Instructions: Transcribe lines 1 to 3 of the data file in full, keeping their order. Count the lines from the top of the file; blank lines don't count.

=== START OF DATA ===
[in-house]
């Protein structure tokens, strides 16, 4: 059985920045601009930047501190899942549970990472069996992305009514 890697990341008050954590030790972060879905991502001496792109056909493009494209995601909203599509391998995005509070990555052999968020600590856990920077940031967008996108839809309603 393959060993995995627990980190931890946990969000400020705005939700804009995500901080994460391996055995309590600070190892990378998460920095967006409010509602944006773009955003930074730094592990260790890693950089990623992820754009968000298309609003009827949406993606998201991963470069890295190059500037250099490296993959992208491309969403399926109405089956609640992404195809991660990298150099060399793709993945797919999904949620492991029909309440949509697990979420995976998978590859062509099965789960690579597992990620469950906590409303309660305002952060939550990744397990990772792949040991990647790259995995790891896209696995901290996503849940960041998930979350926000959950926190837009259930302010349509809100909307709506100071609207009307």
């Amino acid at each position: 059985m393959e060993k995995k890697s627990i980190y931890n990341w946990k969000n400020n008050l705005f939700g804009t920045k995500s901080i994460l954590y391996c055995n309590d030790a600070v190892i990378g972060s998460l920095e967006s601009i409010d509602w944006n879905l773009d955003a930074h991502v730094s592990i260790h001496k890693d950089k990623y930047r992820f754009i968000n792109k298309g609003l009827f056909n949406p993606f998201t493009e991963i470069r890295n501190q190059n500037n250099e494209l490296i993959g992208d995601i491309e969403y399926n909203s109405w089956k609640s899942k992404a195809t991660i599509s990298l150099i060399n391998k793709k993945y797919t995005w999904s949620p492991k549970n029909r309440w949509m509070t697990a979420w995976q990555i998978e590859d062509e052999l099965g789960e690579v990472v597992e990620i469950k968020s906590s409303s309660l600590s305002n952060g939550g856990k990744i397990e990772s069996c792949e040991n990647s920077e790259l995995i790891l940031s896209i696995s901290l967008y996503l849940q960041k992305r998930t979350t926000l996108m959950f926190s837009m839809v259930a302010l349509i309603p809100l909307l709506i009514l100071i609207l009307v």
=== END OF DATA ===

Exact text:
[in-house]
């Protein structure tokens, strides 16, 4: 059985920045601009930047501190899942549970990472069996992305009514 890697990341008050954590030790972060879905991502001496792109056909493009494209995601909203599509391998995005509070990555052999968020600590856990920077940031967008996108839809309603 393959060993995995627990980190931890946990969000400020705005939700804009995500901080994460391996055995309590600070190892990378998460920095967006409010509602944006773009955003930074730094592990260790890693950089990623992820754009968000298309609003009827949406993606998201991963470069890295190059500037250099490296993959992208491309969403399926109405089956609640992404195809991660990298150099060399793709993945797919999904949620492991029909309440949509697990979420995976998978590859062509099965789960690579597992990620469950906590409303309660305002952060939550990744397990990772792949040991990647790259995995790891896209696995901290996503849940960041998930979350926000959950926190837009259930302010349509809100909307709506100071609207009307």
């Amino acid at each position: 059985m393959e060993k995995k890697s627990i980190y931890n990341w946990k969000n400020n008050l705005f939700g804009t920045k995500s901080i994460l954590y391996c055995n309590d030790a600070v190892i990378g972060s998460l920095e967006s601009i409010d509602w944006n879905l773009d955003a930074h991502v730094s592990i260790h001496k890693d950089k990623y930047r992820f754009i968000n792109k298309g609003l009827f056909n949406p993606f998201t493009e991963i470069r890295n501190q190059n500037n250099e494209l490296i993959g992208d995601i491309e969403y399926n909203s109405w089956k609640s899942k992404a195809t991660i599509s990298l150099i060399n391998k793709k993945y797919t995005w999904s949620p492991k549970n029909r309440w949509m509070t697990a979420w995976q990555i998978e590859d062509e052999l099965g789960e690579v990472v597992e990620i469950k968020s906590s409303s309660l600590s305002n952060g939550g856990k990744i397990e990772s069996c792949e040991n990647s920077e790259l995995i790891l940031s896209i696995s901290l967008y996503l849940q960041k992305r998930t979350t926000l996108m959950f926190s837009m839809v259930a302010l349509i309603p809100l909307l709506i009514l100071i609207l009307v």